Buyers and sellers are closing deals at a torrid pace with high prices but many don't expect the current pace to last beyond the first half of 2021.
The pause around mergers and acquisitions from the COVID-19 pandemic is over and the activity are sky-high.
So are the prices. If you want to sell, now is the time because some of the leading M&A bankers and advisers in the government market see the activity levels at their peak with a slowdown coming in the next six months or so.
But don’t expect any of that to last forever either, panelists said Thursday during an event hosted by King & Spalding focused on M&A trends in the government market.
“We are at the frothy end of the market, so get it while the getting is good but it is as good as it gets right now,” said Jean Stack, co-managing director with Baird & Co.
“Multiples are at all-time highs so the likelihood of them going up is not as good as the likelihood of them going down,” said Chris Oliver, managing director of DC Advisory.
High prices and the realization that a window on those prices is closing is one reason that M&A activity has been so high in recent months, Oliver said.
The next two months will likely be busy as we head into the end of 2020. The buildup to the election drove some of the activity but now that it is over “there is a more relaxed view now,” Stack said.
Transactions during 2020 took a pause because of COVID-19 restrictions. “They had to focus on operations and figure out how to do deals during a pandemic,” Oliver said.
A Biden administration will bring some shifts in priorities, but the expectation is that defense-focused firms will see little change.
“The (fiscal 2021) budget will go through multiple continuing resolutions but in October we should see the defense budget be flat to down,” said Jeff McGrath, managing director at Jefferies.
That was the same expectation McGrath had before the election. The consensus has been that defense spending even under a second Trump term would flatten, but the panelists said that is still a strong market.
“National security priorities aren’t going to diminish because we went through an election and there is bipartisan support,” McGrath said.
But as you get beyond fiscal 2022, budget concerns grow because of the increased spending in response to the COVID-19 pandemic
“Those bills will need to be paid in a few years,” Oliver said. “That’s not an issue right now but is a glowing ember of danger.”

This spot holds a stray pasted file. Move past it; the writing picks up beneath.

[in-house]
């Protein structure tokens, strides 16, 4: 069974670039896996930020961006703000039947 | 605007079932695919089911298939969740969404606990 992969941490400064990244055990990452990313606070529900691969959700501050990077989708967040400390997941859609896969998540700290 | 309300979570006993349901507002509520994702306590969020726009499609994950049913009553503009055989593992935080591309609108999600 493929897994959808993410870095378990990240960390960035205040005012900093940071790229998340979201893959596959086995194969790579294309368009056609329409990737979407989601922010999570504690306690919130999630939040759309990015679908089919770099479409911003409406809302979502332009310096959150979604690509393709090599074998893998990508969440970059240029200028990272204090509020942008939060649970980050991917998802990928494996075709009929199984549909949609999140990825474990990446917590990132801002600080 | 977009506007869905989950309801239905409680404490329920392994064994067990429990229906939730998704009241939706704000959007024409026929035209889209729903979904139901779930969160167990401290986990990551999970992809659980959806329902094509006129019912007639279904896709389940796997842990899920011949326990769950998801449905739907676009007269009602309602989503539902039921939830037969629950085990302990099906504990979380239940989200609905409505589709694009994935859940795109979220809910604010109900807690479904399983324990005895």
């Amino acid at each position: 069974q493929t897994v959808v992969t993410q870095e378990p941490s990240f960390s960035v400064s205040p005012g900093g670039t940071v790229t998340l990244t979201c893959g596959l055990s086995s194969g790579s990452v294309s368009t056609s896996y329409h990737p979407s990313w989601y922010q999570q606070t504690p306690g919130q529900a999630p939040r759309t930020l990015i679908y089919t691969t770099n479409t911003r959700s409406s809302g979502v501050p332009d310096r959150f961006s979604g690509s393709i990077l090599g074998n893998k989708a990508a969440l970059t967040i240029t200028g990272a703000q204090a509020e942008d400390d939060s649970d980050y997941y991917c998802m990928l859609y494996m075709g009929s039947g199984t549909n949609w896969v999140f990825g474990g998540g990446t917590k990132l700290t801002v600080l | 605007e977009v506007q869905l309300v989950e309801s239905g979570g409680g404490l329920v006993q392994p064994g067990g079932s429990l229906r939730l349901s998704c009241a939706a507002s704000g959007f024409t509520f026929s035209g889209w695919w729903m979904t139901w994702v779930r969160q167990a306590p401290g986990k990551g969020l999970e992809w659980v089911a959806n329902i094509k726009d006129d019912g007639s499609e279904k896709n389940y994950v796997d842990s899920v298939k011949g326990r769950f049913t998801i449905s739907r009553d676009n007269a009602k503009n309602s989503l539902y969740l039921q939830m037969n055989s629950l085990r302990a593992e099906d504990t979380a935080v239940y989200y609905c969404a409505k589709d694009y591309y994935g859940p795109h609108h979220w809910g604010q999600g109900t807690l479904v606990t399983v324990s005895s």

While the pandemic slowed deal making by strategic buyers, private equity buyers have remained very active.
“The velocity of the PE activity defines 2020,” Stack said. “They are building platforms even during COVID.”
Private equity is particularly active in the middle of the market.
“Sellers have a misguided perception that there are strategic buyers everywhere, but there are not,” Stack said. “The creation of the next generation of midmarket firms will come from private equity buyers.”
So what are people buying? On one hand, many deals are about positioning particularly for the large strategic buyers.
“The multiples are being driven by the need to build out capabilities to pursue large opportunities,” McGrath said. “This could be an incredible time for a seller to come out and change the landscape for a few of these opportunities.”
A second factor is the capabilities themselves.
“We see a move to higher end technology oriented companies,” Kevin DeSanto, founder and managing director at KippsDeSanto.
He sees high demand for technologies around intelligence, surveillance and reconnaissance, space, artificial intelligence and machine learning.
“This is the fourth year we’ve talked about cloud migration, IT modernization and DevOps in the cloud,” McGrath said, listing some other in demand areas.
While prices are right now, there isn’t a uniform formula for determining value and the multiple a company can capture.
“The range of valuations is massive,” Stack said. “We’ve see five times multiples, 15 times and 20 times. It is all a function of the attribute of the companies, where they are positioned and the budgets of the future.”
All of the bankers said they expect large deals to continue to happen. One reason is that these large traditional contractors have an advantage even as agency buyers look for new technologies and innovations.
“We see traditional companies evolving and adding capabilities because they are the ones will be called on for modernization efforts,” DeSanto said. “They know the customer, they have the vehicles and they understand the system.”
But having said that, DeSanto also added that non-traditional and non-government companies are having an impact as well.
Also key for all sellers to consider is their approach to solutions.
“One and done doesn’t drive value but a (as a service) model or a very repeatable solution does,” Stack said.
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